The LA Auto Show opens its doors to the public later this week, but TK Carsites has already had a chance to preview the latest concepts and new vehicles of 2010 at the Los Angeles Convention Center.
What may be the biggest release of the show in terms of both scale and anticipation was the debut of the 2011 Ford Fiesta. The Fiesta was once sold in the U.S., but was ditched more than a decade ago due to dismal sales. With a nameplate that doesn’t exactly have a renowned reputation around it, how was this affordable compact able to generate a flurry of interest from automotive journalists upon its unveiling?
The Fiesta is certainly a great product, but the real answer has more to do with how Ford relied on groundbreaking online marketing. Ford has embraced social networking rather than taking a traditional marketing approach to drive buzz. Without breaking the bank or burning through massive media budgets, Ford was able to promote the Fiesta nameplate, gain traction with consumers, and get people to connect with the Fiesta in an all-new way. Best of all, the excitement continued to brew months before the Fiesta had even been unveiled.
Ford’s social media push for the Fiesta centered on the Fiesta Movement initiative. The Fiesta Movement promotes the small car through 100 “socially connected trendsetters” (referred to as agents) that have been driving Euro-spec Fiestas and taking part in monthly themed “missions” such as volunteerism, adventure, and style and design. Each of these agents discusses their missions and their experience with the Fiesta through social media, including YouTube, Flickr, Twitter, and Facebook.
Ford believes they’ve reached consumers that wouldn’t otherwise connect with the car through traditional advertising. As Scott Monty, the Director of Social Media at Ford would likely attest, social media allows for a level of trust that would be unattainable through traditional marketing. After all, people trust people like themselves, and will have less trust in strangers telling them what to think.
Finding Scott Monty in the horde of journalists and agents on the auto show floor was not as difficult as we would have thought. As the only Ford executive juggling a laptop and live tweeting the event, he was relatively easy to spot.
Social media is “common sense” says Monty, but he also notes it’s important to listen – perhaps more so than talk. Opening up a Twitter account is so easy that car dealers often yield to the temptation to tweet inventory or specials, which honestly is a quick way to lose followers. Regarding the tendency to sell on Twitter, Monty says, “Just because you can, doesn’t mean you should.” It’s a valuable lesson that more dealers are realizing.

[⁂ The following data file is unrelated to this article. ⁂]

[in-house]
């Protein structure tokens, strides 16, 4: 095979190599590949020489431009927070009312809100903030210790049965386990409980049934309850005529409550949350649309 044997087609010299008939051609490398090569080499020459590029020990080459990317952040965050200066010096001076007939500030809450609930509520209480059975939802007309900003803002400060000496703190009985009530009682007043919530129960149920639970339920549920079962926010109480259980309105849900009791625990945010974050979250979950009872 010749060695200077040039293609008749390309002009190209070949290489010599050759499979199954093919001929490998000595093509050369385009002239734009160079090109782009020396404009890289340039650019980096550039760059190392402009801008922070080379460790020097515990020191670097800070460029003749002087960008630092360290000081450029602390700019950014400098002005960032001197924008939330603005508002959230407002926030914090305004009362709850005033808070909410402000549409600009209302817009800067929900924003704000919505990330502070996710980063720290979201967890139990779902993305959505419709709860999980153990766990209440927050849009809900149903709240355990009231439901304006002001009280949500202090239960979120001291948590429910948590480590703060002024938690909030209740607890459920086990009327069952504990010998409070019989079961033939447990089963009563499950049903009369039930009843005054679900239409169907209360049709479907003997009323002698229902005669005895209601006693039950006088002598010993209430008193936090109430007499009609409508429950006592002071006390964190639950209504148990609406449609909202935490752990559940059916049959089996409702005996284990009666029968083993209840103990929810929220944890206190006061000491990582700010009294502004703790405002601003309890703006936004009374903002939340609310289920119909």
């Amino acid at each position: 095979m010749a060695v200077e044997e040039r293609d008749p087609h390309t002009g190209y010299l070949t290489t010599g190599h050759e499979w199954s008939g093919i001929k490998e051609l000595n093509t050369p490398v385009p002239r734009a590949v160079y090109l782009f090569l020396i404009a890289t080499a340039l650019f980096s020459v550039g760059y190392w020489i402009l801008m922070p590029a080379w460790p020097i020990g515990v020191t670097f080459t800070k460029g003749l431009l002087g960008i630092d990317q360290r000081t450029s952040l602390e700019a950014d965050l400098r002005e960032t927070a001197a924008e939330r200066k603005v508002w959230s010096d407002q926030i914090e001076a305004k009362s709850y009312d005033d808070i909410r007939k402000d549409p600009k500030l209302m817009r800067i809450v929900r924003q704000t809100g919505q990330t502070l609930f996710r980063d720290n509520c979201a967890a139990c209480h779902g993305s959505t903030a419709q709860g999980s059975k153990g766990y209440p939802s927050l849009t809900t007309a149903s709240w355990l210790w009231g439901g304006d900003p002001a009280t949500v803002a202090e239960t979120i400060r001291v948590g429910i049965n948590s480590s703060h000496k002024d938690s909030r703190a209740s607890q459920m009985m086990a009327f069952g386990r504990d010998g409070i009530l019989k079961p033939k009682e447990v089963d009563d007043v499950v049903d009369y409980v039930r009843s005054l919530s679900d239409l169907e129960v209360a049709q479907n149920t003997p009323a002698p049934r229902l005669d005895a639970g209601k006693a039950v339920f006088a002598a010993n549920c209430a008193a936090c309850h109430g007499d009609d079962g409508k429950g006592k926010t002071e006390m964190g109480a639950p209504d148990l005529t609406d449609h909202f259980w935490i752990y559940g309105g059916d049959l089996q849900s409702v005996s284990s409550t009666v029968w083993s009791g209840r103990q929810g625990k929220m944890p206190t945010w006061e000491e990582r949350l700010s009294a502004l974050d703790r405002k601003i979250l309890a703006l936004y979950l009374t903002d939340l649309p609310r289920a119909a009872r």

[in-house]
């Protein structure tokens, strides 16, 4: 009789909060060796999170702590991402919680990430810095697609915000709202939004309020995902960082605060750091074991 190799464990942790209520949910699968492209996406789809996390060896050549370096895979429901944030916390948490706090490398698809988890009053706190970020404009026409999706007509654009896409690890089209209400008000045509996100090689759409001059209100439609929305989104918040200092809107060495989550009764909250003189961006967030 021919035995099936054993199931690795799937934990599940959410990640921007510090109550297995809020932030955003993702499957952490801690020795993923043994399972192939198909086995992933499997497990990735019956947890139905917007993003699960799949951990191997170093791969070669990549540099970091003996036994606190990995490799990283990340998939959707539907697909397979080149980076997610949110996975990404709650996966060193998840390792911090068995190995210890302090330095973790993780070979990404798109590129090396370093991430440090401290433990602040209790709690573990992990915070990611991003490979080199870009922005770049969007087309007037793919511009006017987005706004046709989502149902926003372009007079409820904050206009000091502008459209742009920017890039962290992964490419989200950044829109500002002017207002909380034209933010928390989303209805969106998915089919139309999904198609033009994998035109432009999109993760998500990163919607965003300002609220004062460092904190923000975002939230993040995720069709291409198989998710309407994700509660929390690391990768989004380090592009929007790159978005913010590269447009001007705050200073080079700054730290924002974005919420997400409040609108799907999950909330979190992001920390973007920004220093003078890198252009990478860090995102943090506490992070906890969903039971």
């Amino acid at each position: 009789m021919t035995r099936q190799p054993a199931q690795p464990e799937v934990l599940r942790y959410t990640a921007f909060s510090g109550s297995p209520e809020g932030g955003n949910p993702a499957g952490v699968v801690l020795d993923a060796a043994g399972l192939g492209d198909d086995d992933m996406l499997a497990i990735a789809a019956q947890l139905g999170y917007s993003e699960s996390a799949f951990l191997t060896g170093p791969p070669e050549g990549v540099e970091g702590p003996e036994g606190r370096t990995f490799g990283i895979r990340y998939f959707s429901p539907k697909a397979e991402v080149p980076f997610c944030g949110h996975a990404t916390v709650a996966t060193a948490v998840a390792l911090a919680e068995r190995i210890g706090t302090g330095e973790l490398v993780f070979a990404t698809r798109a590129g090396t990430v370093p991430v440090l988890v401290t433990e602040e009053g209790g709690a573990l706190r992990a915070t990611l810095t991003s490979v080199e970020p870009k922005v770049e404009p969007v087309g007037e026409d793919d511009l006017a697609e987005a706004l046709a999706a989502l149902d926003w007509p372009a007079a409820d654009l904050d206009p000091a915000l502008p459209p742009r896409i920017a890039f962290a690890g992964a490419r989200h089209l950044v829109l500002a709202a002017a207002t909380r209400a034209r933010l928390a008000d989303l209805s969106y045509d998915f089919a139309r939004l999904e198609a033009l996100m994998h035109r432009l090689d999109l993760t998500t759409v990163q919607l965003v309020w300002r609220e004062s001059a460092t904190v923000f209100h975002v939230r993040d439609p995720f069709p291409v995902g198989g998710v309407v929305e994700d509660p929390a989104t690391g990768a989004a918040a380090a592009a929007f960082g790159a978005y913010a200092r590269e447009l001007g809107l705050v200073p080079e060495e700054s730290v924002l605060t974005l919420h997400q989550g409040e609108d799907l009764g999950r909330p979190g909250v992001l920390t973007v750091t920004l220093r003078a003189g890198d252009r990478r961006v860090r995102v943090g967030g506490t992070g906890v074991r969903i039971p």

One of the challenges for dealers when it comes to harnessing the power of social media is that it means different things to different people, and the Web provides no shortage of disinformation. The best analogy to consider is that social networking sites should be treated more like cocktail parties or community picnics, and less like an extension of your dealership’s lot. You wouldn’t walk into these types of functions, slam your business card down on the table, and leave. In online communities, you shouldn’t be doing that either.
By no means is TK Carsites the only company to tout the power of social media. And while car dealers are certainly hearing plenty about it from many sources these days, we’ll admit that its potential can sometimes be difficult to illustrate. Luckily, the launch of the Ford Fiesta has provided an outstanding example of what social media in the automotive space can really do. With the help of 100 young, tech-savvy drivers, Ford has been able to generate 6 million YouTube views, more than 740,000 Flickr views and more than 3.7 million Twitter impressions. If those numbers aren’t impressive, what’s really impressive is that 80,000 people have already raised their hand and told Ford that they want a Fiesta. For a car that still won’t be available for another eight months, people are already lining up to get behind the wheel, and this demand has been fueled without the help of traditional advertising.
There are plenty of creative opportunities possible with social media. Looking at the success of the Fiesta Movement, one important lesson to learn is that listening and being active in conversation is crucial. Sure this may sound intuitive, but all too often car dealers and even Fortune 500 companies are too focused on controlling conversation. By giving up of little bit of control, you may be able to gain a little trust too. If the power of social media can revive a car that has been extinct in the U.S. for more than a decade, the power of social media can also help car dealerships seem a little more inviting – and maybe help sell some cars too.
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